Workplace jargons: a glossary of business babble

Office jargon is so widespread many people no longer realise they’re using it. Here are some euphemisms designed to make everyone look clever, or blameless, or in control.

Office jargon is so widespread many people no longer realise they’re using it. Here are some euphemisms designed to make everyone look clever, or blameless, or in control.

Bandwidth – the capacity to work. If you're overworked, you have no bandwidth left.

Best of breed – just means best, obviously, but adds the breed for emphasis.

Big hairy audacious goal, or simply Bhag – an highly ambitious, bold business vision. (See "demised" for what happens if you fail to meet your Bhag).

Bio-break – taking time out to visit the lavatory.

Boil the ocean – can mean to waste time or to take bold action that could produce a game-changing solution

Demise – getting the sack. This is an unusual euphemism because it's even worse than the word it is masking. After all, to most people, dying is still worse than losing your job.

Drinking the Kool-Aid – according to Forbes magazine, a reference to the 1978 Jonestown Massacre in Guyana, in which more than 900 followers of the cult leader Jim Jones apparently committed suicide. Meaning to place blind faith in what you're told. Forbes declared this the 2012 winner of its Jargon Madness competition.

Ecosystem - a pretentious word that encompasses designers, manufacturers, distributors and customers in an industry.

Give 110 per cent - Not physically possible, but pleases the bosses.

Heads-up – another military term meaning to tell something to all the "troops" in your office.

Hit the ground running – to be well prepared and able to start quickly.

Imagineering – a fusion of "to imagine" and "to engineer". If you got it wrong the first time, you can do some re-imagineering.

Impact – yet another term that was perfectly happy as a noun before the corporate fraternity hijacked it and turned it into a verb. Sounds more punchy than affect; "This will impact our rivals' sales."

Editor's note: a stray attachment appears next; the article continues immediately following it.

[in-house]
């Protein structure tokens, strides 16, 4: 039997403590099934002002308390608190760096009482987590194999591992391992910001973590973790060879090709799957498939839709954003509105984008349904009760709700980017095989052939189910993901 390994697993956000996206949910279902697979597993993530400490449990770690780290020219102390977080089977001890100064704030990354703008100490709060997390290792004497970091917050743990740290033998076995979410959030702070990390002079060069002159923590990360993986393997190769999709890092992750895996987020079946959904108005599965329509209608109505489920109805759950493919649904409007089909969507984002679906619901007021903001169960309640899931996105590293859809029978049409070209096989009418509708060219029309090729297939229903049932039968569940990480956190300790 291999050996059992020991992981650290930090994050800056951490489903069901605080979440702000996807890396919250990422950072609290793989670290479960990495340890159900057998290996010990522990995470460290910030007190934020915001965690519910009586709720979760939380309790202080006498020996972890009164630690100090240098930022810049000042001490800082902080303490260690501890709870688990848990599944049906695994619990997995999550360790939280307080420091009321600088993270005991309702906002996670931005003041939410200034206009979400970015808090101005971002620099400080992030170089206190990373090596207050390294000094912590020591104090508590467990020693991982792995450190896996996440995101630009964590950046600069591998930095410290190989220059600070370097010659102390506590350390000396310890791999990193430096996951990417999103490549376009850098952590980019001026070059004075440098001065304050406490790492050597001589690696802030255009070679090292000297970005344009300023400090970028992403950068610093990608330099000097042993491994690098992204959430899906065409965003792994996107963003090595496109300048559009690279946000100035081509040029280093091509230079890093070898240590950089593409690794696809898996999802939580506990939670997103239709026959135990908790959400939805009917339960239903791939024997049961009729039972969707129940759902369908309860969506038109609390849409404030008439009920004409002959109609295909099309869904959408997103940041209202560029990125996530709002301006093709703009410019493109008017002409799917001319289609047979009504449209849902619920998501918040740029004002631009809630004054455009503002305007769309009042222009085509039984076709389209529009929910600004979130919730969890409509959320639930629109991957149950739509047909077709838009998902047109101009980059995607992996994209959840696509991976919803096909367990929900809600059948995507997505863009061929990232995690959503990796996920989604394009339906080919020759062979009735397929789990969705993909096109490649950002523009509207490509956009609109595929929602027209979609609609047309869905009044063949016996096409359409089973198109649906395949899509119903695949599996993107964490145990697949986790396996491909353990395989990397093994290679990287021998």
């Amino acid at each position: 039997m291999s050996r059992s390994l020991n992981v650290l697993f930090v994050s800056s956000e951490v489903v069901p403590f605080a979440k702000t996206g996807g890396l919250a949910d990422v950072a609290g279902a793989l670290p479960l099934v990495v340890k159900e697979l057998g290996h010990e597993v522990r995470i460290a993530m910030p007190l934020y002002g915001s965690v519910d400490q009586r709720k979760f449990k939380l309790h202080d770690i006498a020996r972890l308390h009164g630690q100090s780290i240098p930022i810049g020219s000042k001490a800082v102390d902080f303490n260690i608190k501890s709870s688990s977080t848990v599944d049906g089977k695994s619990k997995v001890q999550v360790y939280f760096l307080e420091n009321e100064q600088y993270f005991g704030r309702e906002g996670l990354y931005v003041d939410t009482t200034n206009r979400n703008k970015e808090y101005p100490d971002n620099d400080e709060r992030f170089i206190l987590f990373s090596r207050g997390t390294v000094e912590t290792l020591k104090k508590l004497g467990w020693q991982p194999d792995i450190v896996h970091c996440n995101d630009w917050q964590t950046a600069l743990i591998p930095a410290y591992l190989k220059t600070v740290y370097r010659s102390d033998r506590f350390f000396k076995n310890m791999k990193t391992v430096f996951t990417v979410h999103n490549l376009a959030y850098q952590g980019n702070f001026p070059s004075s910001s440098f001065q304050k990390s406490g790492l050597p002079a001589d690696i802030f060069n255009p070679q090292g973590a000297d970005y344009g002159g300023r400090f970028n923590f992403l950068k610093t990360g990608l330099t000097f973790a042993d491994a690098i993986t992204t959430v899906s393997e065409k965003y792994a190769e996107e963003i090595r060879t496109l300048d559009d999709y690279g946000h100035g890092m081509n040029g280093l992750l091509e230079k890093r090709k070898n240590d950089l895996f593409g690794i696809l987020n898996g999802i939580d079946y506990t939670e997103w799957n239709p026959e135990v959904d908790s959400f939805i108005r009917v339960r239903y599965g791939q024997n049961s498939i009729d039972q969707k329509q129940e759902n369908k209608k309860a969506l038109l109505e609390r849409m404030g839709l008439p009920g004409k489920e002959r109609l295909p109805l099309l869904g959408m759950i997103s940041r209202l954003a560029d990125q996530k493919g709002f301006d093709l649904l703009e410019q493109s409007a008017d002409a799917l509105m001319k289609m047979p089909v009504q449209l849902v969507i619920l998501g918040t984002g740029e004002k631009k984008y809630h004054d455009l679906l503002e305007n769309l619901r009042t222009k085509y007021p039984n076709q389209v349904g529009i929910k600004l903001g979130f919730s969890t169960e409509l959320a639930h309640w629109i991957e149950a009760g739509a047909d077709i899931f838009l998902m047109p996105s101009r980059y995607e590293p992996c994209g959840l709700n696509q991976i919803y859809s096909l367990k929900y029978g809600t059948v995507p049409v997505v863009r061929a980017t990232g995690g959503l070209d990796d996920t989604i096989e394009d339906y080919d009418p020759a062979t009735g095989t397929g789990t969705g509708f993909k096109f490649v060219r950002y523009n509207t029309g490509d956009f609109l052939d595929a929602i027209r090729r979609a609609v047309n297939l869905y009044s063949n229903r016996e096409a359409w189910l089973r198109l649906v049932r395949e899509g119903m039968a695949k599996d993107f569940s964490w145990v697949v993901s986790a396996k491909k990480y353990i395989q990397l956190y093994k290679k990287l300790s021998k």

Open the kimono – to reveal information about your company with a possible business partner.

Peel the onion – a form of deep-diving. To examine a problem by going down one layer at a time. According to Forbes magazine, which polls readers to find the most annoying business jargon, "this over-used expression brings tears to the eye".

Prepone – to do the opposite of postponing, ie to bring something forward.

Punch the puppy – to take unpopular action for the greater good of the company. An updated, non-lethal version of the term shoot the puppy.

Swat Team – another example of office machismo, referring to experts in suits assembled not to abseil down the building and smash through the window but to solve a problem – or seize an opportunity.

Synergise – to cooperate in a way that enhances performance.

Take offline – an annoying term meaning to talk about something in private or later.

Workshop – also being used as a verb these days. It's a training session.

Zero cycles – if you have zero cycles for something, it means you don't have a window to deal with it.

Sources: Author Steven Poole, Forbes magazine

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